Change is afoot in Little Italy. Di Palo has slowly been inching toward 100 percent refurbishment — some time ago, the original sliver of a store broke down the wall that divided it from an annex and is now fully expanded and open for business. Owner and Italian-food statesman Lou Di Palo is still waiting for lamps, display racks, and the like, but he’s 95 percent there. All very good, but what’s this? Today, workers took the shop’s iconic sign down! Di Palo assures us a new sign will be up Monday or Tuesday, reflecting the conversion to a full-fledged gastronomia. Seems like a good time to check in and find out what’s new — besides the gleaming, disconcertingly spacious interior.
As mentioned before, Di Palo is expanding his program of “piatti pronti,” or prepared plates — he’s currently serving the Umbria-style porchetta almost every day rather than just a few days a week, and there are now new dishes like staccionata with fried Senise peppers (the recipe is taken from Spoleto’s Osteria del Matto, whose cook occasionally visits). The peppers used in that dish are from Basilicata, where Di Palo’s family is from, and he hopes to add more product from that region as well as from other underrepresented areas in Italy. For instance, in a couple of weeks he’ll introduce a line of hand-raked sea salt from a salina in Trapani, Sicily, that he says is the “crème de la crème of salt.” The shop has also hired a second cheesemaker, so that besides making its signature ricotta and mozzarella, it can more regularly churn out caciotta, whose taste falls somewhere in between the two.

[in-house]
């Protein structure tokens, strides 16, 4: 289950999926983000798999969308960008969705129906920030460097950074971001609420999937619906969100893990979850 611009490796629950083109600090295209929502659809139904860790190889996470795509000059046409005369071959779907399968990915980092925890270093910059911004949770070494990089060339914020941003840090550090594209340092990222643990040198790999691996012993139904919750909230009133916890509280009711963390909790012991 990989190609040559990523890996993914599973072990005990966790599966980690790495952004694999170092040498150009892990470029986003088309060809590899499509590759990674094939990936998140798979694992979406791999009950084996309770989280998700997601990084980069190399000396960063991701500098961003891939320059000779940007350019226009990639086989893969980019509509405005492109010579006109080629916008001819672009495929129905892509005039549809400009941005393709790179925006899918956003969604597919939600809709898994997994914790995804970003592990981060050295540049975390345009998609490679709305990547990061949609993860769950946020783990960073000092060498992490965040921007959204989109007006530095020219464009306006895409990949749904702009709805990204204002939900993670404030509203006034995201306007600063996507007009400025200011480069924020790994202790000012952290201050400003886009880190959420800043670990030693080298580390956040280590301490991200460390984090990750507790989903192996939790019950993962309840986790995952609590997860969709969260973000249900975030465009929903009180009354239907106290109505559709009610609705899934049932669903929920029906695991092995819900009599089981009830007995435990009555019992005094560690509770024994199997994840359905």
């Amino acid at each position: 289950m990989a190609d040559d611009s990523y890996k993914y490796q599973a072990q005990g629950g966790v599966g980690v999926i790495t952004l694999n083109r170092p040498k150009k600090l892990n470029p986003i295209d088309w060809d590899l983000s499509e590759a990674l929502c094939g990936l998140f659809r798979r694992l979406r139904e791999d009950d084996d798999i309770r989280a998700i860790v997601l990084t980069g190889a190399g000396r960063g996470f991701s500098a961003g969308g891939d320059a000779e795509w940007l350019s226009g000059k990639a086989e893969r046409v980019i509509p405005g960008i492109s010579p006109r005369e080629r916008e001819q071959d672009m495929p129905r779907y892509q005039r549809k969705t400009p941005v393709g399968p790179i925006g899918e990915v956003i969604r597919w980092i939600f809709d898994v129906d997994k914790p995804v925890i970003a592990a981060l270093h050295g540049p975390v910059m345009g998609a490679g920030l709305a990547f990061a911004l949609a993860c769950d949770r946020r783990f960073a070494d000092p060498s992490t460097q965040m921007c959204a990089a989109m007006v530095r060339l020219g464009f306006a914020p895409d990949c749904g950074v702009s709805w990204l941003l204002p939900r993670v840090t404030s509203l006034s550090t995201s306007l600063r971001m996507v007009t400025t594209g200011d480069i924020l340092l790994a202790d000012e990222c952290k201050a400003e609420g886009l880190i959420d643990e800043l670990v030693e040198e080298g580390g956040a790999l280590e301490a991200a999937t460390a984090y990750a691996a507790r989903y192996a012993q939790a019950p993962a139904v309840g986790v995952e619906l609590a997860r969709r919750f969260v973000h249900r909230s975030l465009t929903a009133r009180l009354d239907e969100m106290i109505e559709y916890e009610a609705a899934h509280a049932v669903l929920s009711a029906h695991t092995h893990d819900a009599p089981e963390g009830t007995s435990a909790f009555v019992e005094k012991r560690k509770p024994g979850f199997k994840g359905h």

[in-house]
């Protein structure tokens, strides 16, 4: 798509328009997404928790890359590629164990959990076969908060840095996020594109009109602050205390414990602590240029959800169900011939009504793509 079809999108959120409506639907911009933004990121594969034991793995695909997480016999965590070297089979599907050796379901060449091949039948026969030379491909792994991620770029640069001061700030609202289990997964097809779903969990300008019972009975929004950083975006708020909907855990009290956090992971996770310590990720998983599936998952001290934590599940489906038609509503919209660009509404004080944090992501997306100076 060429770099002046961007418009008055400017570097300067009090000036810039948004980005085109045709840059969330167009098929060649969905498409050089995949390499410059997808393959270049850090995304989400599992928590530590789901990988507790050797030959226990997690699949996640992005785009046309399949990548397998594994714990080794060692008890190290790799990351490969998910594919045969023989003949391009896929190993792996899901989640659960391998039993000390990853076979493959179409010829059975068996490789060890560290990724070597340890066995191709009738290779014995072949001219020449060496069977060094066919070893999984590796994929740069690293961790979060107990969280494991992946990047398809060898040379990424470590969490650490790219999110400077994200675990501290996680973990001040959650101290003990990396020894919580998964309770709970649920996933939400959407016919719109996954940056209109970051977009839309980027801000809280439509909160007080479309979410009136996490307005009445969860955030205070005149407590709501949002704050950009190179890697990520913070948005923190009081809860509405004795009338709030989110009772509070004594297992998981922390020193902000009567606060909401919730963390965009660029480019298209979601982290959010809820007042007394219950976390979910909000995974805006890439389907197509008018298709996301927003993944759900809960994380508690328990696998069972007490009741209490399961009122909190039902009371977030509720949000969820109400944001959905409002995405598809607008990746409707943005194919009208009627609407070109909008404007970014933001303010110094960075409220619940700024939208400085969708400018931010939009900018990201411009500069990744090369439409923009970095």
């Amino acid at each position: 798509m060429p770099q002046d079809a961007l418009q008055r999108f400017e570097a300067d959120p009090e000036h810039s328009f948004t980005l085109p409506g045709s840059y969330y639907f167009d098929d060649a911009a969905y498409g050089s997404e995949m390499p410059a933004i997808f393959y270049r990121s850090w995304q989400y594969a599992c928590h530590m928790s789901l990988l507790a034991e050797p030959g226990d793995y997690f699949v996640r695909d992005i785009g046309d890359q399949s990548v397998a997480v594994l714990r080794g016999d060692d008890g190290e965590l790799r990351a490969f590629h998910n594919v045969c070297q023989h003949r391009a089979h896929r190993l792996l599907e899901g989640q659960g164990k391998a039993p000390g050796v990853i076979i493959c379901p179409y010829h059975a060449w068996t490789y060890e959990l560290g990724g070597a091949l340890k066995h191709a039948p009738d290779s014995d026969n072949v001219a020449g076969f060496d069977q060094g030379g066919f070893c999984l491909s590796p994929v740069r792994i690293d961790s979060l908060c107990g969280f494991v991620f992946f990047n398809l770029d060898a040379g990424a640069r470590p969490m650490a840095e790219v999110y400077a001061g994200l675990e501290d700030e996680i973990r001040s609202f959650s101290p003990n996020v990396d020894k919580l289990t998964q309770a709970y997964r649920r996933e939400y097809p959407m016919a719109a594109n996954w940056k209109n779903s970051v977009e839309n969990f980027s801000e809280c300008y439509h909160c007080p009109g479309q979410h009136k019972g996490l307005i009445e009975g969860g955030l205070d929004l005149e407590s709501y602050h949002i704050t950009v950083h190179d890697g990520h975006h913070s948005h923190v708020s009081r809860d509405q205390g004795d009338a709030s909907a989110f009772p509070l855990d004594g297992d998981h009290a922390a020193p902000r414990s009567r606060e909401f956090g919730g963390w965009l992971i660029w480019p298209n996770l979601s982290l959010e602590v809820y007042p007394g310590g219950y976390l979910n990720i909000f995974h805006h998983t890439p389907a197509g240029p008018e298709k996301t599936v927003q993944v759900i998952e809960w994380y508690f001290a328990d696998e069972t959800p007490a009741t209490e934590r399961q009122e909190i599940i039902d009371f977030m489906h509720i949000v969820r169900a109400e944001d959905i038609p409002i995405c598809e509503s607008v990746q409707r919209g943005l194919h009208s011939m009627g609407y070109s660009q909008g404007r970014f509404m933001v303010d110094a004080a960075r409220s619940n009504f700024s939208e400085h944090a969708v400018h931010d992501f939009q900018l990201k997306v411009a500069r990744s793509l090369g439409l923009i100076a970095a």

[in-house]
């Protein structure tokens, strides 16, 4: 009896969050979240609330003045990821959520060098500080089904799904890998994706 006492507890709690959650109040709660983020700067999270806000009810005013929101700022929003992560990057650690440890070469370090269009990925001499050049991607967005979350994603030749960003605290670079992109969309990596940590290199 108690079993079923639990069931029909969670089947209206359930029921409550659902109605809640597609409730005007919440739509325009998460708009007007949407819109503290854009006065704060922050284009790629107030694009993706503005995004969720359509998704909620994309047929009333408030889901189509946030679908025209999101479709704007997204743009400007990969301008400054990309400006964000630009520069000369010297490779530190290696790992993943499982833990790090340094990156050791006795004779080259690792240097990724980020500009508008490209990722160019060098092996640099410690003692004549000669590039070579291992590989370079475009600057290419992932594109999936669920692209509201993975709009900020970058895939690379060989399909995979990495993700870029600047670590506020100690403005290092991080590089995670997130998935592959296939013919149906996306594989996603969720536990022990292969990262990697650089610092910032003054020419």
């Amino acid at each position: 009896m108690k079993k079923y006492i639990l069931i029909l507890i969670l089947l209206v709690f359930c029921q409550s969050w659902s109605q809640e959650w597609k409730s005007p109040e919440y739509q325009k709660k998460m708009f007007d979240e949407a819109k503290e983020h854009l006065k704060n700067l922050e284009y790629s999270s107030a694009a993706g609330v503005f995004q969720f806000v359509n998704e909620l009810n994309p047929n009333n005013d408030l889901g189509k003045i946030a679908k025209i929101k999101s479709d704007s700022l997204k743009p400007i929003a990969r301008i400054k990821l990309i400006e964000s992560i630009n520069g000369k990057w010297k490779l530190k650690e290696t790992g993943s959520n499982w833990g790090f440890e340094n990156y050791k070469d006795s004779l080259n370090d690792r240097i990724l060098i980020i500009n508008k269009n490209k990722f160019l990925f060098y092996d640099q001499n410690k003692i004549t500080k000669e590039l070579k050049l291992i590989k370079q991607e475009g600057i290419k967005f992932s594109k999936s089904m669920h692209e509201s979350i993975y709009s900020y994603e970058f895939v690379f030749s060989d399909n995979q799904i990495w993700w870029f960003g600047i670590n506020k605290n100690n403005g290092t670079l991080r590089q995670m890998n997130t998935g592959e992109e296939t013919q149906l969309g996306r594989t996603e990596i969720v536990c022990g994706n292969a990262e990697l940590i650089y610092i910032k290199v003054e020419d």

If all this change is making the preservationist in you nervous, don’t worry. “The shop might have gotten a little larger, but we’re not going to change,” says Di Palo. “We haven’t changed in 100 years, other than giving more to the people.”